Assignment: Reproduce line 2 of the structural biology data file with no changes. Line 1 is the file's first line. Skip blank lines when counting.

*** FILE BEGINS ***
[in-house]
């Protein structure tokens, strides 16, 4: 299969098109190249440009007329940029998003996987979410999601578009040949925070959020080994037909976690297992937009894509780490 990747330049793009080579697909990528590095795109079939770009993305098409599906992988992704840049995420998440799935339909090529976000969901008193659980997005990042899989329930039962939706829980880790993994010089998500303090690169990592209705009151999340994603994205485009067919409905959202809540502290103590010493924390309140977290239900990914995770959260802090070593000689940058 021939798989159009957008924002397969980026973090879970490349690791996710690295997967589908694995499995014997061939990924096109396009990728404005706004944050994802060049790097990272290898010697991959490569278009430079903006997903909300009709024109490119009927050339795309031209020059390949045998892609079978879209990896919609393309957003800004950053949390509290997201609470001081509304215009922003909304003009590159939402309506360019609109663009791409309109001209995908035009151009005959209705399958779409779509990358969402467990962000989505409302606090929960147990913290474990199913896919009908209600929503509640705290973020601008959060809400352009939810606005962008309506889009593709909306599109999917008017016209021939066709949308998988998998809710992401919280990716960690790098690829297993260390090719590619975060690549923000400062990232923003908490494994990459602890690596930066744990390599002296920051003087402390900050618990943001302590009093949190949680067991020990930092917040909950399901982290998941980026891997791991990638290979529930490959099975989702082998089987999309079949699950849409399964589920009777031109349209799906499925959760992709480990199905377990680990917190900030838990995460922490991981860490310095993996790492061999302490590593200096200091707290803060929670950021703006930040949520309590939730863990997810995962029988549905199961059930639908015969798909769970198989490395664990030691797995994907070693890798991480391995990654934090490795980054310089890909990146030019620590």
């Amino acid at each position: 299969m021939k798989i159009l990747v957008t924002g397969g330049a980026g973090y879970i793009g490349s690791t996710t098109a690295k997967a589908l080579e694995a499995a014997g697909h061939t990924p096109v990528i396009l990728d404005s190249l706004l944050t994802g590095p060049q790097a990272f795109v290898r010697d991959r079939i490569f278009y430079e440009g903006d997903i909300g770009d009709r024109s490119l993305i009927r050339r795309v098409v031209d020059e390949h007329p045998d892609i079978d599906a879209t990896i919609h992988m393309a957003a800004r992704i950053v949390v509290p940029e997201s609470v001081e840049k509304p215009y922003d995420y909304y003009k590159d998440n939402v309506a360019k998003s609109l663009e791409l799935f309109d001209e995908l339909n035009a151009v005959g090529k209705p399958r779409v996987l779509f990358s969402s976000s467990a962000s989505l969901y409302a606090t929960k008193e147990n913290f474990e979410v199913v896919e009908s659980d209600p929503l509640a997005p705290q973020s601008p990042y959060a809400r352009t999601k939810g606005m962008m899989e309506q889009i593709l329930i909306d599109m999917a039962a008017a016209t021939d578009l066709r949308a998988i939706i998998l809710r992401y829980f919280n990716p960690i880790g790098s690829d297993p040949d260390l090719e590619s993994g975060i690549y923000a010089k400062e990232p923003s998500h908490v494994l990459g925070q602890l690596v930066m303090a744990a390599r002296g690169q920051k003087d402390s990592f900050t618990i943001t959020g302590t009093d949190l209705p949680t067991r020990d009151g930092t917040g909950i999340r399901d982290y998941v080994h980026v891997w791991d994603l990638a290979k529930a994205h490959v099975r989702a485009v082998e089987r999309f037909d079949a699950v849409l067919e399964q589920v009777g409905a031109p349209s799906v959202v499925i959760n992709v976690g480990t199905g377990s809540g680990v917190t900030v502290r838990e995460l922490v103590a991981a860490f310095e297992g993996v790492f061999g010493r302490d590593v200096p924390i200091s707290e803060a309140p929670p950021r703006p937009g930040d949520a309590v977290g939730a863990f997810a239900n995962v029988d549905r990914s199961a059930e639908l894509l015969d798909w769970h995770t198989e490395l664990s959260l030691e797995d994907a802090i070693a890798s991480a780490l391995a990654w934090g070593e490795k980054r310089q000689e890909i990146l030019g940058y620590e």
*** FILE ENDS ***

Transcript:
């Protein structure tokens, strides 16, 4: 299969098109190249440009007329940029998003996987979410999601578009040949925070959020080994037909976690297992937009894509780490 990747330049793009080579697909990528590095795109079939770009993305098409599906992988992704840049995420998440799935339909090529976000969901008193659980997005990042899989329930039962939706829980880790993994010089998500303090690169990592209705009151999340994603994205485009067919409905959202809540502290103590010493924390309140977290239900990914995770959260802090070593000689940058 021939798989159009957008924002397969980026973090879970490349690791996710690295997967589908694995499995014997061939990924096109396009990728404005706004944050994802060049790097990272290898010697991959490569278009430079903006997903909300009709024109490119009927050339795309031209020059390949045998892609079978879209990896919609393309957003800004950053949390509290997201609470001081509304215009922003909304003009590159939402309506360019609109663009791409309109001209995908035009151009005959209705399958779409779509990358969402467990962000989505409302606090929960147990913290474990199913896919009908209600929503509640705290973020601008959060809400352009939810606005962008309506889009593709909306599109999917008017016209021939066709949308998988998998809710992401919280990716960690790098690829297993260390090719590619975060690549923000400062990232923003908490494994990459602890690596930066744990390599002296920051003087402390900050618990943001302590009093949190949680067991020990930092917040909950399901982290998941980026891997791991990638290979529930490959099975989702082998089987999309079949699950849409399964589920009777031109349209799906499925959760992709480990199905377990680990917190900030838990995460922490991981860490310095993996790492061999302490590593200096200091707290803060929670950021703006930040949520309590939730863990997810995962029988549905199961059930639908015969798909769970198989490395664990030691797995994907070693890798991480391995990654934090490795980054310089890909990146030019620590």